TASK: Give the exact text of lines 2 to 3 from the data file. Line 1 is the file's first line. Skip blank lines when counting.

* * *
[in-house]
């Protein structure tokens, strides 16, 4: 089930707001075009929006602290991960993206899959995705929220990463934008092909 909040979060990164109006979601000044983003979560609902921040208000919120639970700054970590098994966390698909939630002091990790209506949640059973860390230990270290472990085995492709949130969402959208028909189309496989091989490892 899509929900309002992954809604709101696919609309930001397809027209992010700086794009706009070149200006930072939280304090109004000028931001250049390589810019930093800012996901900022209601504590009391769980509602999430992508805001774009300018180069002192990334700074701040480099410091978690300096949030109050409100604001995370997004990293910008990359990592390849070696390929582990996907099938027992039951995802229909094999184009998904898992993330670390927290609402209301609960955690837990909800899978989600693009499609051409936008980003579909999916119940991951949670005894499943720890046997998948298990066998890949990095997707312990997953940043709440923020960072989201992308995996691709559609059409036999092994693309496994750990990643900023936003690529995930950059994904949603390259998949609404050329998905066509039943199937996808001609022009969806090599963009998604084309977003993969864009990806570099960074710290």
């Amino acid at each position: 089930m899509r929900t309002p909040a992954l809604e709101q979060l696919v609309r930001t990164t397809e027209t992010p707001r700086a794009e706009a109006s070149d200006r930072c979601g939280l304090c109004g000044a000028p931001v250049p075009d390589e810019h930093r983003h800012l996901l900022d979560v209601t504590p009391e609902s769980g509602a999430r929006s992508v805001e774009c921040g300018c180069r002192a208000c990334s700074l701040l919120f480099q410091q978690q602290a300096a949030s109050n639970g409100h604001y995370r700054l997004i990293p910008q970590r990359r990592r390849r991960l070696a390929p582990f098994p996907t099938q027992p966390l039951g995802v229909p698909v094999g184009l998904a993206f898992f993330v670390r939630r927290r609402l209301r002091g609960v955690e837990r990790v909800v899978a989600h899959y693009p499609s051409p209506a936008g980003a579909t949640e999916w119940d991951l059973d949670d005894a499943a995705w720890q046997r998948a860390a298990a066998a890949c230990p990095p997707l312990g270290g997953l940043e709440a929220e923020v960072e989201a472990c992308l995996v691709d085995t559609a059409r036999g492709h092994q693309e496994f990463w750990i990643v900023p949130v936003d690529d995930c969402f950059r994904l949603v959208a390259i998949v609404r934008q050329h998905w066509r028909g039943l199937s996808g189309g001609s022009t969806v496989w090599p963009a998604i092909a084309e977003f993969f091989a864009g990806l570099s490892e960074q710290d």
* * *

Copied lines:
């Protein structure tokens, strides 16, 4: 089930707001075009929006602290991960993206899959995705929220990463934008092909 909040979060990164109006979601000044983003979560609902921040208000919120639970700054970590098994966390698909939630002091990790209506949640059973860390230990270290472990085995492709949130969402959208028909189309496989091989490892 899509929900309002992954809604709101696919609309930001397809027209992010700086794009706009070149200006930072939280304090109004000028931001250049390589810019930093800012996901900022209601504590009391769980509602999430992508805001774009300018180069002192990334700074701040480099410091978690300096949030109050409100604001995370997004990293910008990359990592390849070696390929582990996907099938027992039951995802229909094999184009998904898992993330670390927290609402209301609960955690837990909800899978989600693009499609051409936008980003579909999916119940991951949670005894499943720890046997998948298990066998890949990095997707312990997953940043709440923020960072989201992308995996691709559609059409036999092994693309496994750990990643900023936003690529995930950059994904949603390259998949609404050329998905066509039943199937996808001609022009969806090599963009998604084309977003993969864009990806570099960074710290």
């Amino acid at each position: 089930m899509r929900t309002p909040a992954l809604e709101q979060l696919v609309r930001t990164t397809e027209t992010p707001r700086a794009e706009a109006s070149d200006r930072c979601g939280l304090c109004g000044a000028p931001v250049p075009d390589e810019h930093r983003h800012l996901l900022d979560v209601t504590p009391e609902s769980g509602a999430r929006s992508v805001e774009c921040g300018c180069r002192a208000c990334s700074l701040l919120f480099q410091q978690q602290a300096a949030s109050n639970g409100h604001y995370r700054l997004i990293p910008q970590r990359r990592r390849r991960l070696a390929p582990f098994p996907t099938q027992p966390l039951g995802v229909p698909v094999g184009l998904a993206f898992f993330v670390r939630r927290r609402l209301r002091g609960v955690e837990r990790v909800v899978a989600h899959y693009p499609s051409p209506a936008g980003a579909t949640e999916w119940d991951l059973d949670d005894a499943a995705w720890q046997r998948a860390a298990a066998a890949c230990p990095p997707l312990g270290g997953l940043e709440a929220e923020v960072e989201a472990c992308l995996v691709d085995t559609a059409r036999g492709h092994q693309e496994f990463w750990i990643v900023p949130v936003d690529d995930c969402f950059r994904l949603v959208a390259i998949v609404r934008q050329h998905w066509r028909g039943l199937s996808g189309g001609s022009t969806v496989w090599p963009a998604i092909a084309e977003f993969f091989a864009g990806l570099s490892e960074q710290d």